BosNewsLife Asia Service

BEIJING, CHINA (BosNewsLife)– There were concerns Wednesday, December 10, that Chinese authorities would launch a nationwide crackdown on the growing ‘house churches, after the Ministry of Civil Affairs ordered the “abolishment” of a major umbrella group.

The Chinese House Church Alliance was reportedly forced to end its operations on November 28. Its President, Pastor ‘Bike’ Zhang Mingxuan, backed by 15 leading Chinese lawyers and other professionals tried to stop the move but a court has now refused to hear their case, said advocacy group China Aid Association (CAA).

“If this order of abolishment continues to be used in other expanded areas, this could well cause the abolishment of all the Christian house churches,” the intellectuals supporting the pastor’s legal efforts said in published remarks. House churches are called this way as they are often organized within homes of believers, outside the government-backed mainstream churches.


Besides the abolishment order, authorities also briefly detained an American reporter and 17 Christians praying in the residence of Pastor Bike, before releasing them the same day, November 28, but officials confiscated over 600 Bibles computers, video and compact disk players and other personal properties, CAA added. “All confiscated items were returned three days later, except for the Bibles and Christian literature.”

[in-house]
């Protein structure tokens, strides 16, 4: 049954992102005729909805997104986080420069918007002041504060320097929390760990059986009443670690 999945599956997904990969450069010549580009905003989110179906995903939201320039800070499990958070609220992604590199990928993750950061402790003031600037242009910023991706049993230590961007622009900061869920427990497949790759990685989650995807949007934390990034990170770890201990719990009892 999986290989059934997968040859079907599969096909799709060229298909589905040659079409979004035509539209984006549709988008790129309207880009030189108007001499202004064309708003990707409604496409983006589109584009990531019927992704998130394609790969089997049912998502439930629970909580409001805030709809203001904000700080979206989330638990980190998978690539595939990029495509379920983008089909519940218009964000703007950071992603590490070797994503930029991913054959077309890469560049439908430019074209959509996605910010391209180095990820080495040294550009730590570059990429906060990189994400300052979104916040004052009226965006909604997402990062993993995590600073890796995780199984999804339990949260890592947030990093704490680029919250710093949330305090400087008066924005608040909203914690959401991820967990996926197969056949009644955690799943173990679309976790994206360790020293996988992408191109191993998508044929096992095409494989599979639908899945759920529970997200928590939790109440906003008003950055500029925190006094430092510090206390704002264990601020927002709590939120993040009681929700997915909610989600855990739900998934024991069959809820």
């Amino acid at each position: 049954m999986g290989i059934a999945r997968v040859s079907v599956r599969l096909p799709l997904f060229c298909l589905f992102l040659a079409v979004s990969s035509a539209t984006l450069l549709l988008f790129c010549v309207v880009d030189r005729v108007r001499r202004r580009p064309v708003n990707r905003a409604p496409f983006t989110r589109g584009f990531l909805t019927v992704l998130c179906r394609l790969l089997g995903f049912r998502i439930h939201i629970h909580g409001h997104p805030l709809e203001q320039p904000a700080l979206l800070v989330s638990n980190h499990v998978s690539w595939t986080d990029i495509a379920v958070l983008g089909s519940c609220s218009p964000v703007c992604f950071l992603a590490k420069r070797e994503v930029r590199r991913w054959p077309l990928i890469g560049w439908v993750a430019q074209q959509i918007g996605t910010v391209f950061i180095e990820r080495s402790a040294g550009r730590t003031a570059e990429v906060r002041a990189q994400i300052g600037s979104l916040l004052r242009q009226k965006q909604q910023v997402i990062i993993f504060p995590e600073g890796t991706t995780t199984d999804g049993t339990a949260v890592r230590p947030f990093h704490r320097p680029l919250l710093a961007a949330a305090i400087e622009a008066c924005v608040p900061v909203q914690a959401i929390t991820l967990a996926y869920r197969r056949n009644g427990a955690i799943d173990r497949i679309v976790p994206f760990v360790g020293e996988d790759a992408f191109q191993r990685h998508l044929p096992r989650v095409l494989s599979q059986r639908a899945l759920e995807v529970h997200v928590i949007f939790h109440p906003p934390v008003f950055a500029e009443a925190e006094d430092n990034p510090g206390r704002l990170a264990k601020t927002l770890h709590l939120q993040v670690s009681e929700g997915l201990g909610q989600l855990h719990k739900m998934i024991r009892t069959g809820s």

Elsewhere, CAA said, it has learned that as part of the apparent crackdown the brother of detained Christian bookstore owner Shi Weihan has been beaten by police for his involvement in the business.

Shi Weihan, has been imprisoned in Beijing’s Haidian District Detention Center since March 19, 2008, for printing and distributing Bibles and other Christian literature. “No charges have ever been filed against Shi Weihan. He is being held under “administrative detention” and could be held up to three years without any charges,” CAA said, adding that his wife is now “bearing much of the burden for their family.”

CAA said US President George W. Bush has been personally following the case, demanding regular updates from the United States embassy in Beijing. Chinese officials have denied religious rights abuses, but claim they want to protect the country against “dangerous sects” and demand that Christians act within the laws of the Communist nation.


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